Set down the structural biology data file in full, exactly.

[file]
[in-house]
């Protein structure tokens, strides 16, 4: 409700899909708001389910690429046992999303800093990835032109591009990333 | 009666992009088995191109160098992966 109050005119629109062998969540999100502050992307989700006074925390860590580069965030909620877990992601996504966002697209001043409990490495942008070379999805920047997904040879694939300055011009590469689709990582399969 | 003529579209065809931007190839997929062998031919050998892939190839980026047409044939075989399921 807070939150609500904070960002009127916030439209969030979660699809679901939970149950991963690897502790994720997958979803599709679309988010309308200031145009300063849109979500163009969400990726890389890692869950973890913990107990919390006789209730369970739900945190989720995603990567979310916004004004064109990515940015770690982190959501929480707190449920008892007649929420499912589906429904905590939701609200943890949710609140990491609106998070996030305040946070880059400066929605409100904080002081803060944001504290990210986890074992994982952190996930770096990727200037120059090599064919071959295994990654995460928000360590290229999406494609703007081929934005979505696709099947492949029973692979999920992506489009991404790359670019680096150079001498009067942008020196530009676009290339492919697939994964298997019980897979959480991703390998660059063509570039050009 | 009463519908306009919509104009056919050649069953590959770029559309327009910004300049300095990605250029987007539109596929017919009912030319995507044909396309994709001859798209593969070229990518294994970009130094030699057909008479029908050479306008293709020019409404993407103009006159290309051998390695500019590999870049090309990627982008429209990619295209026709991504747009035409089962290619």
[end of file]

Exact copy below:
[in-house]
């Protein structure tokens, strides 16, 4: 409700899909708001389910690429046992999303800093990835032109591009990333 | 009666992009088995191109160098992966 109050005119629109062998969540999100502050992307989700006074925390860590580069965030909620877990992601996504966002697209001043409990490495942008070379999805920047997904040879694939300055011009590469689709990582399969 | 003529579209065809931007190839997929062998031919050998892939190839980026047409044939075989399921 807070939150609500904070960002009127916030439209969030979660699809679901939970149950991963690897502790994720997958979803599709679309988010309308200031145009300063849109979500163009969400990726890389890692869950973890913990107990919390006789209730369970739900945190989720995603990567979310916004004004064109990515940015770690982190959501929480707190449920008892007649929420499912589906429904905590939701609200943890949710609140990491609106998070996030305040946070880059400066929605409100904080002081803060944001504290990210986890074992994982952190996930770096990727200037120059090599064919071959295994990654995460928000360590290229999406494609703007081929934005979505696709099947492949029973692979999920992506489009991404790359670019680096150079001498009067942008020196530009676009290339492919697939994964298997019980897979959480991703390998660059063509570039050009 | 009463519908306009919509104009056919050649069953590959770029559309327009910004300049300095990605250029987007539109596929017919009912030319995507044909396309994709001859798209593969070229990518294994970009130094030699057909008479029908050479306008293709020019409404993407103009006159290309051998390695500019590999870049090309990627982008429209990619295209026709991504747009035409089962290619």